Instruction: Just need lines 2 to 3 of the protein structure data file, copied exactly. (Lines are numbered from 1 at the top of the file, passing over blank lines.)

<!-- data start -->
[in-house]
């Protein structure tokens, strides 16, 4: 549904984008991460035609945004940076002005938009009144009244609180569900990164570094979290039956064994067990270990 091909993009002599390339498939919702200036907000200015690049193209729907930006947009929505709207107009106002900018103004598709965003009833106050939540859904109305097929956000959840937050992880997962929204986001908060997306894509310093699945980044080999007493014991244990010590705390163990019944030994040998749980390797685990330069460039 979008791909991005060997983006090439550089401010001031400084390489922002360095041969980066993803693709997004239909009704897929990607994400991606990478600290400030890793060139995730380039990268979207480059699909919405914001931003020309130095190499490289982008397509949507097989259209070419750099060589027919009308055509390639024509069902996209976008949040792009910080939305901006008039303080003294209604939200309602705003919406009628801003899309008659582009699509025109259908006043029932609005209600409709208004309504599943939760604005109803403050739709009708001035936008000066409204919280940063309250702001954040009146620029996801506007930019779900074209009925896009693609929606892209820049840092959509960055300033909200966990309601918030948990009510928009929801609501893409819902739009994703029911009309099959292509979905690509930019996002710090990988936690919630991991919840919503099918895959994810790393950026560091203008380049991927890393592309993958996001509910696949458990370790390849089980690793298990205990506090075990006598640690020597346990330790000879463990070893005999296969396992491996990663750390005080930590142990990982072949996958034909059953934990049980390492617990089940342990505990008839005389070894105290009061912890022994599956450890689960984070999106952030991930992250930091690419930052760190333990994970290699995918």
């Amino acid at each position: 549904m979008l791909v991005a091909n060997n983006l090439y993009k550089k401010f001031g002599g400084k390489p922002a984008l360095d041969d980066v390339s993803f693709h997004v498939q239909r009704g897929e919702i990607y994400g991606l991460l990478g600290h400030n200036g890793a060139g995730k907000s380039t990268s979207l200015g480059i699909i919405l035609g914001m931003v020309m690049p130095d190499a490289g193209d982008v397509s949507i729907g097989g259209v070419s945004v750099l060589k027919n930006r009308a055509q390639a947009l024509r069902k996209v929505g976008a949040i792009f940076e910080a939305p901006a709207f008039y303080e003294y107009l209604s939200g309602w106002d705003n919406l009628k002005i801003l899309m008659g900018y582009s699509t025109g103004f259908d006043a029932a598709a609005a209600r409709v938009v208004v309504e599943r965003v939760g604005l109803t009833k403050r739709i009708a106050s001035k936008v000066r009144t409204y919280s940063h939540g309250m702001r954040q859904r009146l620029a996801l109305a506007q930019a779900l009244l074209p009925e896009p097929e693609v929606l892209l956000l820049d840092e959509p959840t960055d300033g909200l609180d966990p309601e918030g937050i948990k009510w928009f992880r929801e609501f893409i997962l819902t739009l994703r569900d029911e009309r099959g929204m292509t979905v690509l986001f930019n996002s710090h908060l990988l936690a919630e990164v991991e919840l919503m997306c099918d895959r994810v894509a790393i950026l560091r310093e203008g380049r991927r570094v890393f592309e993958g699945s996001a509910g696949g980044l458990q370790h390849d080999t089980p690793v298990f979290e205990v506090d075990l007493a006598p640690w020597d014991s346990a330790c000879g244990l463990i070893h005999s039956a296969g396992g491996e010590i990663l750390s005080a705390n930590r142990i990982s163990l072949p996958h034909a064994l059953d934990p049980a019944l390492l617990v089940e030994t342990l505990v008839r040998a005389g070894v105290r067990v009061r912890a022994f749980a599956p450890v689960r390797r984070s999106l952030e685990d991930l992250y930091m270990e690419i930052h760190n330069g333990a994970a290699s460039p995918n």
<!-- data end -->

């Protein structure tokens, strides 16, 4: 549904984008991460035609945004940076002005938009009144009244609180569900990164570094979290039956064994067990270990 091909993009002599390339498939919702200036907000200015690049193209729907930006947009929505709207107009106002900018103004598709965003009833106050939540859904109305097929956000959840937050992880997962929204986001908060997306894509310093699945980044080999007493014991244990010590705390163990019944030994040998749980390797685990330069460039 979008791909991005060997983006090439550089401010001031400084390489922002360095041969980066993803693709997004239909009704897929990607994400991606990478600290400030890793060139995730380039990268979207480059699909919405914001931003020309130095190499490289982008397509949507097989259209070419750099060589027919009308055509390639024509069902996209976008949040792009910080939305901006008039303080003294209604939200309602705003919406009628801003899309008659582009699509025109259908006043029932609005209600409709208004309504599943939760604005109803403050739709009708001035936008000066409204919280940063309250702001954040009146620029996801506007930019779900074209009925896009693609929606892209820049840092959509960055300033909200966990309601918030948990009510928009929801609501893409819902739009994703029911009309099959292509979905690509930019996002710090990988936690919630991991919840919503099918895959994810790393950026560091203008380049991927890393592309993958996001509910696949458990370790390849089980690793298990205990506090075990006598640690020597346990330790000879463990070893005999296969396992491996990663750390005080930590142990990982072949996958034909059953934990049980390492617990089940342990505990008839005389070894105290009061912890022994599956450890689960984070999106952030991930992250930091690419930052760190333990994970290699995918």
């Amino acid at each position: 549904m979008l791909v991005a091909n060997n983006l090439y993009k550089k401010f001031g002599g400084k390489p922002a984008l360095d041969d980066v390339s993803f693709h997004v498939q239909r009704g897929e919702i990607y994400g991606l991460l990478g600290h400030n200036g890793a060139g995730k907000s380039t990268s979207l200015g480059i699909i919405l035609g914001m931003v020309m690049p130095d190499a490289g193209d982008v397509s949507i729907g097989g259209v070419s945004v750099l060589k027919n930006r009308a055509q390639a947009l024509r069902k996209v929505g976008a949040i792009f940076e910080a939305p901006a709207f008039y303080e003294y107009l209604s939200g309602w106002d705003n919406l009628k002005i801003l899309m008659g900018y582009s699509t025109g103004f259908d006043a029932a598709a609005a209600r409709v938009v208004v309504e599943r965003v939760g604005l109803t009833k403050r739709i009708a106050s001035k936008v000066r009144t409204y919280s940063h939540g309250m702001r954040q859904r009146l620029a996801l109305a506007q930019a779900l009244l074209p009925e896009p097929e693609v929606l892209l956000l820049d840092e959509p959840t960055d300033g909200l609180d966990p309601e918030g937050i948990k009510w928009f992880r929801e609501f893409i997962l819902t739009l994703r569900d029911e009309r099959g929204m292509t979905v690509l986001f930019n996002s710090h908060l990988l936690a919630e990164v991991e919840l919503m997306c099918d895959r994810v894509a790393i950026l560091r310093e203008g380049r991927r570094v890393f592309e993958g699945s996001a509910g696949g980044l458990q370790h390849d080999t089980p690793v298990f979290e205990v506090d075990l007493a006598p640690w020597d014991s346990a330790c000879g244990l463990i070893h005999s039956a296969g396992g491996e010590i990663l750390s005080a705390n930590r142990i990982s163990l072949p996958h034909a064994l059953d934990p049980a019944l390492l617990v089940e030994t342990l505990v008839r040998a005389g070894v105290r067990v009061r912890a022994f749980a599956p450890v689960r390797r984070s999106l952030e685990d991930l992250y930091m270990e690419i930052h760190n330069g333990a994970a290699s460039p995918n």